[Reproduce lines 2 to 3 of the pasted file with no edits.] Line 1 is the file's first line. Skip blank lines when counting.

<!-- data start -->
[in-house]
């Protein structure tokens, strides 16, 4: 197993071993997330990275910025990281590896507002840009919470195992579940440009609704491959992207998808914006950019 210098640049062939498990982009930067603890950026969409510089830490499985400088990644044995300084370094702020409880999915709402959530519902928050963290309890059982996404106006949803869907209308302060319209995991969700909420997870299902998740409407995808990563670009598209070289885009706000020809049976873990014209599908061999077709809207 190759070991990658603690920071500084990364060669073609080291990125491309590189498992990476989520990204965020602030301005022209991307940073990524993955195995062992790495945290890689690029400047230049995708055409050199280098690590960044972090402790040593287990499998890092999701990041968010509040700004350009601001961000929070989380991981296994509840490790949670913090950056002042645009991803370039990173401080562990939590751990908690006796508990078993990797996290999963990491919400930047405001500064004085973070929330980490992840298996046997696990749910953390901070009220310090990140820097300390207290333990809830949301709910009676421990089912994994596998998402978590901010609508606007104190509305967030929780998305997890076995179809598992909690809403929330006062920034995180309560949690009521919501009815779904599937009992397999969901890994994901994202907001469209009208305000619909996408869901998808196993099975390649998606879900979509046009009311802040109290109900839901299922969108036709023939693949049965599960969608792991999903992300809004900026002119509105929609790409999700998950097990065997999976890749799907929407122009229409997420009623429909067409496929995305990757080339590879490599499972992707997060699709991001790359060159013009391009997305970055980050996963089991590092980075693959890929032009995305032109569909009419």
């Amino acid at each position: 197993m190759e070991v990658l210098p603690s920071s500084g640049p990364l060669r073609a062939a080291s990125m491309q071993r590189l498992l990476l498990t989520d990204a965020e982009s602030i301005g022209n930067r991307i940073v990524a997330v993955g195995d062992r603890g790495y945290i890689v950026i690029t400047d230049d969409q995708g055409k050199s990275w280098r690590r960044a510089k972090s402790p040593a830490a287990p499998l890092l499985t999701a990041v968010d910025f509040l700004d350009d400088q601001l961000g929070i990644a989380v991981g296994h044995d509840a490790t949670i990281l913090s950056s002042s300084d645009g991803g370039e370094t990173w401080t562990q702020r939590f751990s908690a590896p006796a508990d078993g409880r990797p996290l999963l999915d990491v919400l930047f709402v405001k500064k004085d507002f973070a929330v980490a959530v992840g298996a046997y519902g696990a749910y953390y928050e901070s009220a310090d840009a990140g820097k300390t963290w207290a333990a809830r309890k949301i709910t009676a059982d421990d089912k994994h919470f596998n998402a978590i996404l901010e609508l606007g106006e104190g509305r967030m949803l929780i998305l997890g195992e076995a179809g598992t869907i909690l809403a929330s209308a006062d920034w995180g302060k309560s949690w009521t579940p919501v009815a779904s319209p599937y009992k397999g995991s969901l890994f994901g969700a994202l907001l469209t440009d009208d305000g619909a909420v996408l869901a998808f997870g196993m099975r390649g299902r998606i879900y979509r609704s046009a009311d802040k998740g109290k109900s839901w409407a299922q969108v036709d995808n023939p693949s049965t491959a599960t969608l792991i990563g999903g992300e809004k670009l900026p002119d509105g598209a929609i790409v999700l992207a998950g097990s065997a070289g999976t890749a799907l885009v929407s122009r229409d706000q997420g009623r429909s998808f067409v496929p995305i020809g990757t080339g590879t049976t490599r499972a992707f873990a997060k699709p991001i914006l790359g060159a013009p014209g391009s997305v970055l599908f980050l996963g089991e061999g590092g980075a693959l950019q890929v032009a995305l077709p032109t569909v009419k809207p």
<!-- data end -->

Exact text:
């Protein structure tokens, strides 16, 4: 197993071993997330990275910025990281590896507002840009919470195992579940440009609704491959992207998808914006950019 210098640049062939498990982009930067603890950026969409510089830490499985400088990644044995300084370094702020409880999915709402959530519902928050963290309890059982996404106006949803869907209308302060319209995991969700909420997870299902998740409407995808990563670009598209070289885009706000020809049976873990014209599908061999077709809207 190759070991990658603690920071500084990364060669073609080291990125491309590189498992990476989520990204965020602030301005022209991307940073990524993955195995062992790495945290890689690029400047230049995708055409050199280098690590960044972090402790040593287990499998890092999701990041968010509040700004350009601001961000929070989380991981296994509840490790949670913090950056002042645009991803370039990173401080562990939590751990908690006796508990078993990797996290999963990491919400930047405001500064004085973070929330980490992840298996046997696990749910953390901070009220310090990140820097300390207290333990809830949301709910009676421990089912994994596998998402978590901010609508606007104190509305967030929780998305997890076995179809598992909690809403929330006062920034995180309560949690009521919501009815779904599937009992397999969901890994994901994202907001469209009208305000619909996408869901998808196993099975390649998606879900979509046009009311802040109290109900839901299922969108036709023939693949049965599960969608792991999903992300809004900026002119509105929609790409999700998950097990065997999976890749799907929407122009229409997420009623429909067409496929995305990757080339590879490599499972992707997060699709991001790359060159013009391009997305970055980050996963089991590092980075693959890929032009995305032109569909009419």
């Amino acid at each position: 197993m190759e070991v990658l210098p603690s920071s500084g640049p990364l060669r073609a062939a080291s990125m491309q071993r590189l498992l990476l498990t989520d990204a965020e982009s602030i301005g022209n930067r991307i940073v990524a997330v993955g195995d062992r603890g790495y945290i890689v950026i690029t400047d230049d969409q995708g055409k050199s990275w280098r690590r960044a510089k972090s402790p040593a830490a287990p499998l890092l499985t999701a990041v968010d910025f509040l700004d350009d400088q601001l961000g929070i990644a989380v991981g296994h044995d509840a490790t949670i990281l913090s950056s002042s300084d645009g991803g370039e370094t990173w401080t562990q702020r939590f751990s908690a590896p006796a508990d078993g409880r990797p996290l999963l999915d990491v919400l930047f709402v405001k500064k004085d507002f973070a929330v980490a959530v992840g298996a046997y519902g696990a749910y953390y928050e901070s009220a310090d840009a990140g820097k300390t963290w207290a333990a809830r309890k949301i709910t009676a059982d421990d089912k994994h919470f596998n998402a978590i996404l901010e609508l606007g106006e104190g509305r967030m949803l929780i998305l997890g195992e076995a179809g598992t869907i909690l809403a929330s209308a006062d920034w995180g302060k309560s949690w009521t579940p919501v009815a779904s319209p599937y009992k397999g995991s969901l890994f994901g969700a994202l907001l469209t440009d009208d305000g619909a909420v996408l869901a998808f997870g196993m099975r390649g299902r998606i879900y979509r609704s046009a009311d802040k998740g109290k109900s839901w409407a299922q969108v036709d995808n023939p693949s049965t491959a599960t969608l792991i990563g999903g992300e809004k670009l900026p002119d509105g598209a929609i790409v999700l992207a998950g097990s065997a070289g999976t890749a799907l885009v929407s122009r229409d706000q997420g009623r429909s998808f067409v496929p995305i020809g990757t080339g590879t049976t490599r499972a992707f873990a997060k699709p991001i914006l790359g060159a013009p014209g391009s997305v970055l599908f980050l996963g089991e061999g590092g980075a693959l950019q890929v032009a995305l077709p032109t569909v009419k809207p």